|Album Rating: B+|
The first thing that makes Moving Mountains' new album stand out amongst the myriad of other alternative records this year is the production. Acoustic guitars are prevalent, but never overbearing. Whether it's the simplistic fingerpicking on "Under A Falling Sky," or the charming strumming of "Chords," Moving Mountains use acoustic guitar to perfectly accent their electric stylization. The electric guitars are cutting and tight, and distortion is never overused. The current trend in records this year is muddiness, and Moving Mountains stays clear of that zone, and it works very well. The vocals are mixed in with the instruments also, not floating on top. This creates a well-crafted blend that is very easy on the ears, and soothing to listen to, even during louder songs.
At only nine songs in length, Moving Mountains may seem like a short album, but it is a perfect length with songs ranging from shorter, softer pieces to length, almost post-rock songs. The longer songs never drag on though, and the instrumentation is concise and creative. The mid-point of the album, occurring on "Eastern Leaves," is a high mark, especially with guest vocals from Evan Weiss that accentuate the song and cap it off.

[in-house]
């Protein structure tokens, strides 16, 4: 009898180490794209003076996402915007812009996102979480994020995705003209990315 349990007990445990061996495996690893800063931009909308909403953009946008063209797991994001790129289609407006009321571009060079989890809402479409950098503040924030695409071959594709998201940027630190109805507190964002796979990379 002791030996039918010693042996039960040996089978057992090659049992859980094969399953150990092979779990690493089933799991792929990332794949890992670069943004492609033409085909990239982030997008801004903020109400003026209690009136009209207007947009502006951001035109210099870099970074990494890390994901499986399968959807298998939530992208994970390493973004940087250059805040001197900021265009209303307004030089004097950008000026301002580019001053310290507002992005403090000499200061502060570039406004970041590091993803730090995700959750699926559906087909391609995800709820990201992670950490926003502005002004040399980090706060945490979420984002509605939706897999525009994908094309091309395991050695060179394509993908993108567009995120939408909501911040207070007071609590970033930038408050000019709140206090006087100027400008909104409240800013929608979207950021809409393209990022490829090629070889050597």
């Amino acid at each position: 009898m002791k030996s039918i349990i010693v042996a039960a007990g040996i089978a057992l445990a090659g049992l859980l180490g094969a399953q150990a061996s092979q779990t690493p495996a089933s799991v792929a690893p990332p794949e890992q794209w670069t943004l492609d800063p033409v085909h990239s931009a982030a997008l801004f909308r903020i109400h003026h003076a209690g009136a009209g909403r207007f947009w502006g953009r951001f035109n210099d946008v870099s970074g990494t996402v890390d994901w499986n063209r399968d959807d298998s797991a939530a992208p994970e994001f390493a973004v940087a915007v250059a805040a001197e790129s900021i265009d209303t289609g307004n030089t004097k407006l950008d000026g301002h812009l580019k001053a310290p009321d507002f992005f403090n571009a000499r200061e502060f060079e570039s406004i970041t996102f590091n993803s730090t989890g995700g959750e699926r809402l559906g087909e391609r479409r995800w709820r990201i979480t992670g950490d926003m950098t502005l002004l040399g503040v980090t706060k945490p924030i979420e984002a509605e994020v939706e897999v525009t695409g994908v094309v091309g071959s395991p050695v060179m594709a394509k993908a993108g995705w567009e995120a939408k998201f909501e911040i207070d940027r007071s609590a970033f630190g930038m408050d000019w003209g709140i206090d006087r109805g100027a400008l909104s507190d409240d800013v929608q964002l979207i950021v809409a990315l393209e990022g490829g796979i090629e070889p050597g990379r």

Moving Mountains fits the fall season of which it is being released and will be an often played record for the cooler nights to come. Gregory Dunn's vocals are airy and soft, reminiscent of early-00's alternative bands such as Mae and Copeland. It is a missed form of singing, that actually shows vocal skill, and it is fresh to hear again. His lyrics are heartfelt and form foggy images that match the almost atmospheric music.
Moving Mountains show real promise and have created an album that while may not be an instant classic, will be a grower on anyone who gives it a spin.
1. Swing Set
2. Burn Pile
5. Eastern Leaves
7. Under A Falling Sky